Common Garter Snake Fact File


The common garter snake is highly variable in coloration across their range. In general they have a dark colored body covered with black, brown, gray or olive scales. Running down the length of their body are three lighter colored stripes in a shade of red, yellow, white, blue, greenish or brown. In some parts of their range the stripes are replaced with spots. Their chin, throat and underside are similar in color to the stripes. Some species of common garter snake do not have the stripes and are entirely dark colored. The scales are keeled.

Common garter snakes have a red tongue which is tipped with black. Their tongue is forked and appears to split at the end. This tongue is a detection device for chemicals in the air which are then processed by the Jacobson’s organ on the roof of their mouth.

The length of a common garter snake is variable between 46 and 137cm (18.1-53.9in) and an average weight is 150g (5.29oz).


The common garter snake is a carnivore. They primarily feed on insects, fish, crayfish, amphibians and other snakes. Mammals, lizards and birds are also eaten on a rare occasion. Some evidence exist to show that they are immune to toad toxins and as such they can eat them without harm.

They are not considered to be venomous but do have a gland above the upper jaw in a similar location to the venom gland of other snakes. This can produce a toxic secretion that may help to subdue prey.

common garter snake

Scientific Name

Thamnophis sirtalis

Conservation Status

Least Concern


150g (5.29oz)


46-137cm (18.1-53.9in)


Wild 2 years

Captive 6-10 years



-- AD --


North America is the native home of the common garter snake. They are one of the most widespread snakes on the continent and can be found in Mexico, the United States of America and Canda. Here they live in most areas except for the arid south western states of the USA. They are only found in small parts of Mexico.


Common garter snakes can be found in aquatic, wetland and upland areas. Most of their habitats are near water courses such as ponds, lakes and streams.

When at rest they retreat to an underground burrow or under surface cover.

common garter snake


Mating takes place in spring at the conclusion of their hibernation period. Males emerge first and begin to seek out a female. Once she emerges the males give off pheromones to try and attract a female. Often males will outnumber the females by a large amount.

The female will select a mate and then copulation can take place. Males will mate with multiple partners in a breeding season.

Following a successful mating the female will return to her summer habitat and begin to feed. The young incubate inside the female for 2-3 months.

Females give birth to between 10 and 70 live young. The variability in litter size owes to the variability in size of the females with larger females producing larger litters.

Immediately after birth the young are independent and receive no further parental care and must provide for themselves. They may remain with the mother for a couple of days after birth though.

Males mature at 1.5 years old with females maturing slightly later at 2 years old. Their growth will continue throughout the life of the snake.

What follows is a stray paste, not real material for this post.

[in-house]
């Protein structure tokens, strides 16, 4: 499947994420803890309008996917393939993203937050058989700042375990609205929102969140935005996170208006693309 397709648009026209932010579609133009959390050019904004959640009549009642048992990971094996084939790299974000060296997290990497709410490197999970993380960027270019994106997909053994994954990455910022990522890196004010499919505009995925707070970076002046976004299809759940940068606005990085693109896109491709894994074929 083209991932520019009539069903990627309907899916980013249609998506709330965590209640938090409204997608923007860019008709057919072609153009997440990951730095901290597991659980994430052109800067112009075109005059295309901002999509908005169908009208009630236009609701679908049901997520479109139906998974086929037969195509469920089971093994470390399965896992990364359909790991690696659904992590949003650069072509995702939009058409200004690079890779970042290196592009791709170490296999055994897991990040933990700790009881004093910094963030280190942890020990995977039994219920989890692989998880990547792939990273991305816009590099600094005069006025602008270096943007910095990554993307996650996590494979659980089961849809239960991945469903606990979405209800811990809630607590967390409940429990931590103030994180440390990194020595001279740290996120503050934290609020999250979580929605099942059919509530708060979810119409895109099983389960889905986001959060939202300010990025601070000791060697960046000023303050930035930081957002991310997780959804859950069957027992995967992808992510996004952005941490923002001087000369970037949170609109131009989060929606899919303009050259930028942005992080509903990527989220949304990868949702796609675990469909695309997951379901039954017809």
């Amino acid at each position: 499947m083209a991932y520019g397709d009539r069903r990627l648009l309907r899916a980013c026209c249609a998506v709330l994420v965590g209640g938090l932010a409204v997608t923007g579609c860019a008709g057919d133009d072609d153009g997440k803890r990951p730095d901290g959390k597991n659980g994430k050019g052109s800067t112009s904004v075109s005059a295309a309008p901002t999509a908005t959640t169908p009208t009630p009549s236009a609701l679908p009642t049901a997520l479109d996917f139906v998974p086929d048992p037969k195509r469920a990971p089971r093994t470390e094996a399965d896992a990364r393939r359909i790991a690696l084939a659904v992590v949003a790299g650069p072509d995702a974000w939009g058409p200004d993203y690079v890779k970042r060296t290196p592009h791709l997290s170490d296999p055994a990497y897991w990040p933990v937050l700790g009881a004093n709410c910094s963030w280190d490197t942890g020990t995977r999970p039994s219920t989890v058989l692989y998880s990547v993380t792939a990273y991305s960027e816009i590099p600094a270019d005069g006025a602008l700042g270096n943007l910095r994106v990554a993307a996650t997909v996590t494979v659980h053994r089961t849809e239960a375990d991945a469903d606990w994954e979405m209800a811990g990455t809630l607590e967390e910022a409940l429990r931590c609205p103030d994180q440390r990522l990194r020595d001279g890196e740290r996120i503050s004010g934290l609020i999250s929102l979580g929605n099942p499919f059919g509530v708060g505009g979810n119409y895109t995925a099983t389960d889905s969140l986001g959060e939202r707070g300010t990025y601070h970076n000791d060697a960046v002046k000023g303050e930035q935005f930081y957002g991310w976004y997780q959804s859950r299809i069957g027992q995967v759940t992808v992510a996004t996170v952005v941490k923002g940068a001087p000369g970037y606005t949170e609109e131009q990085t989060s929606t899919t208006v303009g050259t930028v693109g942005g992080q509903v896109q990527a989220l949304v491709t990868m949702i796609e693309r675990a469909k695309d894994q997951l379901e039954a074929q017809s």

Common garter snakes are active during the day. As a cold blooded animal they must generate their own heat from the environment which they do by basking in the sun.

From October to April they will undertake a hibernation where they gather in underground burrows or under rock piles and stumps where they rest through the coldest parts of the year. On mild days groups may emerge to bask.

During most of the year the common garter snake is solitary. In cold weather groups will gather to bask and this allows them to limit the loss of body heat. They will also hibernate together for the same purpose.

common garter snake

Predators and Threats

Common garter snakes face predation from birds of prey, mammals, other snakes, fish and turtles. The stripes down their body provide camouflage and help them to avoid predators.

When grabbed by predators the common garter snake excretes a foul substance to make them unappealing to that animal.

Humans pose no major threat to the common garter snake.

Quick facts

There are 13 recognized subspecies of the common garter snake which show slight variations in appearance.

Photo Credits

Top and Bottom

Public Domain


Under License


Burnie, D., 2011. Animal. 3rd ed. London: DK

Ambrose, J., 2015. Wildlife Of The World. 1st ed. London: Dorling Kindersley.

Zimmerman, R. 2013. "Thamnophis sirtalis" (On-line), Animal Diversity Web. Accessed July 29, 2020 at 2020. Common Garter Snake | Vermont Fish & Wildlife Department. [online] Available at: <> [Accessed 30 July 2020]. 2020. Common Garter Snake. [online] Available at: <> [Accessed 30 July 2020].

Frost, D.R., Hammerson, G.A. & Santos-Barrera, G. 2015. Thamnophis sirtalis. The IUCN Red List of Threatened Species 2015: e.T62240A68308267. Downloaded on 29 July 2020.

Canadian Geographic. 2020. Animal Facts: Common Garter Snake. [online] Available at: <> [Accessed 30 July 2020].

Burke Museum. 2020. Common Garternsake. [online] Available at: <> [Accessed 30 July 2020].

Most Popular Animal this Week

Credit: Under License

Redbubble Store.


Copyright The Animal Facts 2023

Share via
Copy link
Powered by Social Snap